Product Placement Fight over Flight
If you’ve seen the movie “Flight,” you were probably able to recognize some of the bottles of alcohol that Denzel Washington’s character was drinking. Companies will often pay to have their product placed in a movie or TV show, or, at the very least, allow the use of their product in media outlets because they value the free advertising. However, Anheuser-Busch, the makers of Budweiser, and William Grant & Sons, the distributors of Stolichnaya in the United States, are unhappy with the use of their products in “Flight.”
Washington plays a pilot who abuses drugs and alcohol. Both A-B and Grant have stated they did not give permission for their products to be used in the movie, and A-B has asked Paramount Pictures to obscure or remove the Budweiser logo from the film. However, Paramount is unlikely to be in any serious legal trouble for the use of these products in the film.
In fact, Paramount has won this battle before. In Wham-O Inc. v. Paramount Pictures Corp., the makers of SLIP AND SLIDE sued Paramount for using their product in the movie “Dickie Roberts: Former Child Star.” In that movie, David Spade’s character jumps belly first on the yellow plastic sheet without first inflating it with air and water. After it doesn’t work, he pour oil on the slide, and using it again, crashes right into a fence. Paramount did not ask Wham-O for permission to use the SLIP AND SLIDE as part of their movie. Wham-O sued Paramount for trademark dilution and infringement.
Trademark dilution and trademark ingringement are two different claims, so let’s look at each of these. Wham-O argued that Paramount was liable for both types of trademark dilution: blurring and tarnishment.
- Blurring occurs when the use of another’s mark creates the possibility the mark will lose its ability to serve as an identifier of the owner’s product. So if I use a name that’s similar to your trademark in such a way that your mark is diminished, I may be liable for trademark dilution by blurring.
- Tarnishment occurs when a famous mark is wrongly associated with an inferior or offensive product or service and that association creates the possibility that consumers will form negative opinions or beliefs about the mark.
Wham-O claimed that Paramount’s use of the SLIP AND SLIDE in their movie – which was not exactly a high-class Oscar candidate – tarnished the trademark. Because of the misuse of the slide in the film, Wham-O claimed that consumers would perceive the SLIP AND SLIDE trademark in a negative light. The court disagreed with this argument, however, because they found that the misuse of the slide in the movie would be obvious and unmistakable. Because the misuse was so recognizable, the court did not believe anyone would think the SLIP AND SLIDE was an inferior or offensive product. Therefore, there was no tarnishment. As for blurring, the court held that the plaintiff’s complaint didn’t state a claim that the SLIP AND SLIDE trademark would lose its ability to serve as an identifier of Wham-O’s product. Instead, Wham-O appeared to be concerned that consumers would associate the slide with Wham-O too much, and that association would make their product look somehow dangerous. This is referred to as “over-attribution,” which is not a concern in an analysis of trademark dilution through blurring. Therefore, the court dismissed Wham-O’s “blurring” claim as well.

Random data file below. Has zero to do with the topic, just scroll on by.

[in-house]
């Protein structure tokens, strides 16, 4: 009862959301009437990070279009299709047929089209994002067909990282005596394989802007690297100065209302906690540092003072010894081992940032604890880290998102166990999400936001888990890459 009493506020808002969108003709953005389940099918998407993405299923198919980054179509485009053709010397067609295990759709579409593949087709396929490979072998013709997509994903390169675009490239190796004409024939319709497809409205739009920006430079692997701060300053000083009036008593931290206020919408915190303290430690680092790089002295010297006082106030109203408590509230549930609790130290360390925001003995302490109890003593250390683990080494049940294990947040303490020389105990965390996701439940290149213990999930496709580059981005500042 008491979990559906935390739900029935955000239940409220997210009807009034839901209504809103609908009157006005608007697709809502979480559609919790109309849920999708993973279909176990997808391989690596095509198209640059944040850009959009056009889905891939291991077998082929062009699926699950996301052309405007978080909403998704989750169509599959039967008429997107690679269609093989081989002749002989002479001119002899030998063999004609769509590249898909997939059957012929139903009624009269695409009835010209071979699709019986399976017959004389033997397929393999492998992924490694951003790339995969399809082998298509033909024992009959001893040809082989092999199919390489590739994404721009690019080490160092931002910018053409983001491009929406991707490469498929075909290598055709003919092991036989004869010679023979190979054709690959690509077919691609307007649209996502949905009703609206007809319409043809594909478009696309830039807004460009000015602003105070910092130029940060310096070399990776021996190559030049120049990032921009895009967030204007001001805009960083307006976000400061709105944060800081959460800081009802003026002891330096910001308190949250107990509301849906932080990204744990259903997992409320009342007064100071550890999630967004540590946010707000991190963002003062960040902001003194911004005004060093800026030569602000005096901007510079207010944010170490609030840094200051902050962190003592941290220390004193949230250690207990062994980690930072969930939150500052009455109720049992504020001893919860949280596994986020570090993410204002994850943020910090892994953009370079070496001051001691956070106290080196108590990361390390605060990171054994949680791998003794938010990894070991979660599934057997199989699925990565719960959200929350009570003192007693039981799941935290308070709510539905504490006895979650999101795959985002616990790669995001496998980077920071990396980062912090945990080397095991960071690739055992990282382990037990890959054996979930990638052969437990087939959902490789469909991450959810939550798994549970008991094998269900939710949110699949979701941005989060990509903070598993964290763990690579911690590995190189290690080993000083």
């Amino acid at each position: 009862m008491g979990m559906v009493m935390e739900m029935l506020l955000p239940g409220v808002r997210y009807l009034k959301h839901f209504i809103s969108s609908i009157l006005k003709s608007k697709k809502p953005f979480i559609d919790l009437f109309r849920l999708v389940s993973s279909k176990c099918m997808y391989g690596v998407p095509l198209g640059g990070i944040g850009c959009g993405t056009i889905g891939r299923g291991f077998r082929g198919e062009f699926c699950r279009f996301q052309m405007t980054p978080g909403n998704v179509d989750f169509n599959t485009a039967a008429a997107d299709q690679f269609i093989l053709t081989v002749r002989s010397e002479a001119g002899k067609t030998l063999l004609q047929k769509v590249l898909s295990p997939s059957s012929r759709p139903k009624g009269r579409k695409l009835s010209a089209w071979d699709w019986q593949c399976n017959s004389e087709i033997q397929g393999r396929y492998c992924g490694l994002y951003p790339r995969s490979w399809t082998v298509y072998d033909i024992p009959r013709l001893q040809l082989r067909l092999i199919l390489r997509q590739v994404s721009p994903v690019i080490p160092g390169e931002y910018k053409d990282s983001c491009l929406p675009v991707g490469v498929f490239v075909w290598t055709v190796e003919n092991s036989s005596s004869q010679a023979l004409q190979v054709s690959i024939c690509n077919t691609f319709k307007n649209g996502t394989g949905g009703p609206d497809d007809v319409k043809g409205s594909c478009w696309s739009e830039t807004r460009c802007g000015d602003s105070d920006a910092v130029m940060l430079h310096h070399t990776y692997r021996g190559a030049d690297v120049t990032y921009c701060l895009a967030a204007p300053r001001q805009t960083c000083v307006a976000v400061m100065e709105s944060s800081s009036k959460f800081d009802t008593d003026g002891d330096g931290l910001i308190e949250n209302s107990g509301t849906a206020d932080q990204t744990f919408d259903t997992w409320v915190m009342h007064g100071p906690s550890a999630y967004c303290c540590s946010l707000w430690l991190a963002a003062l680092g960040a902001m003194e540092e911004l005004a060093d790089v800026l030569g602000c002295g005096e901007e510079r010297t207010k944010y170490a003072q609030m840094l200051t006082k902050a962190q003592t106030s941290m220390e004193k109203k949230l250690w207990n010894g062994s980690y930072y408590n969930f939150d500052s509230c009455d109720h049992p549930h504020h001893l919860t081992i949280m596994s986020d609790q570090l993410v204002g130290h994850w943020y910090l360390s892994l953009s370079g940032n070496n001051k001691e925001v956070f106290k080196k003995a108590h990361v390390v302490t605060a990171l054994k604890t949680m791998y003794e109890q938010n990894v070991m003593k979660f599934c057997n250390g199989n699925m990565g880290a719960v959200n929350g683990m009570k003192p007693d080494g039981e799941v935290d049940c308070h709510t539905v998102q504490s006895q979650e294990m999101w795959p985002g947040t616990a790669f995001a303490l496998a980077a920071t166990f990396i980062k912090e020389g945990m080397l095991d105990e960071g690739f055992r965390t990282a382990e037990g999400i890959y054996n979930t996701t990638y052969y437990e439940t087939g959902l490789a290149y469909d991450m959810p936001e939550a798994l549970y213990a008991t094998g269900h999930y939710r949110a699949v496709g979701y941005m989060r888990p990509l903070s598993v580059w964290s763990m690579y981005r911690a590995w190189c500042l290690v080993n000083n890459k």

Finally, the court held that there was no trademark infringement because the defendant’s use of the plaintiff’s trademark did not create a likelihood that the public would be confused as to who makes what product. As my faithful readers will recall, likelihood of confusion is the threshold in determining whether there has been trademark infringement. The movie did not present the SLIP AND SLIDE trademark in connection with a product derived from Paramount or some company other than Wham-O. To put it another way, Paramount wasn’t using the mark SLIP AND SLIDE as a trademark for their own goods or services. As a result, there could be no confusion as to who owned the SLIP AND SLIDE mark. The use of the mark was “nominative,” and therefore, there was no irreparable injury to the plaintiff.
A similar analysis could be applied to “Flight.” Washington’s character was an alcoholic. It is that direct “misuse” of the alcoholic products that lead to Washington’s character’s troubles, not the trademarks themselves. Even Budweiser stated that the products were being misused. “We would never condone the misuse of our products, and have a long history of promoting responsible drinking and preventing drunk driving,” Rob McCarthy, vice president of Budweiser, wrote. Furthermore, as in the “Dickie Roberts: Former Child Star” case, nothing in the movie “Flight” would lead consumers to believe that the marks were owned by Paramount. There is no likelihood that the consuming public will watch the movie and be confused as to who owns the alcohol trademarks. The use of the marks was important to the story, and the most likely outcome is that it was fair for Paramount to use the marks in this manner.